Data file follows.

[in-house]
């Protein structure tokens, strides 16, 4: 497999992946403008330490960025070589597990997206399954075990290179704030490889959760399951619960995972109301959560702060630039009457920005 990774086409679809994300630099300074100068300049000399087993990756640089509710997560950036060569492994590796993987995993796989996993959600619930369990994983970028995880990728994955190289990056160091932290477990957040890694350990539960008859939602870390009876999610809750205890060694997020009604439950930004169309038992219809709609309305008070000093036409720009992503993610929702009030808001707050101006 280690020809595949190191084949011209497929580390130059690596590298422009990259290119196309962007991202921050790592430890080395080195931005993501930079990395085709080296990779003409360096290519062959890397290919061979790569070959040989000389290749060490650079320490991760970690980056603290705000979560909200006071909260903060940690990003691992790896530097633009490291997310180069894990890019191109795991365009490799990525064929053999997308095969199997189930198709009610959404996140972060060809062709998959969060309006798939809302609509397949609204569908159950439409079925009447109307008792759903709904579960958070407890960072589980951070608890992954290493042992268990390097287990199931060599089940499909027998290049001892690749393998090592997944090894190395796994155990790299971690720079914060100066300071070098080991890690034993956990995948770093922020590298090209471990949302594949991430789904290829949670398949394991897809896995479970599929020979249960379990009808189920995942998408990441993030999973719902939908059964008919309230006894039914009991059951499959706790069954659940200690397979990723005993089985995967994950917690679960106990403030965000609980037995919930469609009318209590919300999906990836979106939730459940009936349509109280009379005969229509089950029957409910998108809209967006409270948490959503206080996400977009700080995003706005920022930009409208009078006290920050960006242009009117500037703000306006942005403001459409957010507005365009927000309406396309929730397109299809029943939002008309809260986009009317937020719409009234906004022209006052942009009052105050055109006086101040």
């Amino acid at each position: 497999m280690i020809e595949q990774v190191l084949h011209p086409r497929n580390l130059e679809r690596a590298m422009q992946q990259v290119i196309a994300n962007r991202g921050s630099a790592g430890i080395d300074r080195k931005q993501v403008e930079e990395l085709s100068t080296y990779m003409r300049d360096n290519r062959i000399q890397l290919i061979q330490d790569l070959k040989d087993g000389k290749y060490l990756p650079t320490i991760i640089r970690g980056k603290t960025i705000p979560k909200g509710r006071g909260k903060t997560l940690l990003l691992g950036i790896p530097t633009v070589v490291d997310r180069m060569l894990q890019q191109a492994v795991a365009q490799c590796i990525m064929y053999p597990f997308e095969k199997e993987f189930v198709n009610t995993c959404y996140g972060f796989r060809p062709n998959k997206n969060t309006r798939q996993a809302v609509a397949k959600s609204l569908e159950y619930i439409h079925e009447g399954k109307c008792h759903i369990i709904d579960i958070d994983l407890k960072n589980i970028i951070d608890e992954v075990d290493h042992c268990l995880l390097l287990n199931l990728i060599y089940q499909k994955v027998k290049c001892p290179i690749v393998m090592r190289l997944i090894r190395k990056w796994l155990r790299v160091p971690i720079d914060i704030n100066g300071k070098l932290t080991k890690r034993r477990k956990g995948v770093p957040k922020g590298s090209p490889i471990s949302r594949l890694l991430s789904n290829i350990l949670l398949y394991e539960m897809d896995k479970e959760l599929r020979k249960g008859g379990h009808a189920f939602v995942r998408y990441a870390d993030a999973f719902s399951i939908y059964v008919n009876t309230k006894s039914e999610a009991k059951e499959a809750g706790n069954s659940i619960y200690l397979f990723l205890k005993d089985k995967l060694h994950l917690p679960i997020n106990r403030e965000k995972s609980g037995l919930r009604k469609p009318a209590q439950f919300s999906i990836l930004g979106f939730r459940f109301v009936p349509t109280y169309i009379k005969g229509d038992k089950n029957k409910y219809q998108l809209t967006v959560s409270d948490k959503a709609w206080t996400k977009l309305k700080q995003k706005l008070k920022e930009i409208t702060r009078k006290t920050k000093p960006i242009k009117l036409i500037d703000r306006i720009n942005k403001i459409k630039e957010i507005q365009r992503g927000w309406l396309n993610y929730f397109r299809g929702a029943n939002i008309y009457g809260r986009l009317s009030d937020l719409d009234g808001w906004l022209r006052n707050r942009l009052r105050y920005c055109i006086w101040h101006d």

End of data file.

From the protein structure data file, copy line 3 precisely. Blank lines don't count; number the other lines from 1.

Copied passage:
């Amino acid at each position: 497999m280690i020809e595949q990774v190191l084949h011209p086409r497929n580390l130059e679809r690596a590298m422009q992946q990259v290119i196309a994300n962007r991202g921050s630099a790592g430890i080395d300074r080195k931005q993501v403008e930079e990395l085709s100068t080296y990779m003409r300049d360096n290519r062959i000399q890397l290919i061979q330490d790569l070959k040989d087993g000389k290749y060490l990756p650079t320490i991760i640089r970690g980056k603290t960025i705000p979560k909200g509710r006071g909260k903060t997560l940690l990003l691992g950036i790896p530097t633009v070589v490291d997310r180069m060569l894990q890019q191109a492994v795991a365009q490799c590796i990525m064929y053999p597990f997308e095969k199997e993987f189930v198709n009610t995993c959404y996140g972060f796989r060809p062709n998959k997206n969060t309006r798939q996993a809302v609509a397949k959600s609204l569908e159950y619930i439409h079925e009447g399954k109307c008792h759903i369990i709904d579960i958070d994983l407890k960072n589980i970028i951070d608890e992954v075990d290493h042992c268990l995880l390097l287990n199931l990728i060599y089940q499909k994955v027998k290049c001892p290179i690749v393998m090592r190289l997944i090894r190395k990056w796994l155990r790299v160091p971690i720079d914060i704030n100066g300071k070098l932290t080991k890690r034993r477990k956990g995948v770093p957040k922020g590298s090209p490889i471990s949302r594949l890694l991430s789904n290829i350990l949670l398949y394991e539960m897809d896995k479970e959760l599929r020979k249960g008859g379990h009808a189920f939602v995942r998408y990441a870390d993030a999973f719902s399951i939908y059964v008919n009876t309230k006894s039914e999610a009991k059951e499959a809750g706790n069954s659940i619960y200690l397979f990723l205890k005993d089985k995967l060694h994950l917690p679960i997020n106990r403030e965000k995972s609980g037995l919930r009604k469609p009318a209590q439950f919300s999906i990836l930004g979106f939730r459940f109301v009936p349509t109280y169309i009379k005969g229509d038992k089950n029957k409910y219809q998108l809209t967006v959560s409270d948490k959503a709609w206080t996400k977009l309305k700080q995003k706005l008070k920022e930009i409208t702060r009078k006290t920050k000093p960006i242009k009117l036409i500037d703000r306006i720009n942005k403001i459409k630039e957010i507005q365009r992503g927000w309406l396309n993610y929730f397109r299809g929702a029943n939002i008309y009457g809260r986009l009317s009030d937020l719409d009234g808001w906004l022209r006052n707050r942009l009052r105050y920005c055109i006086w101040h101006d």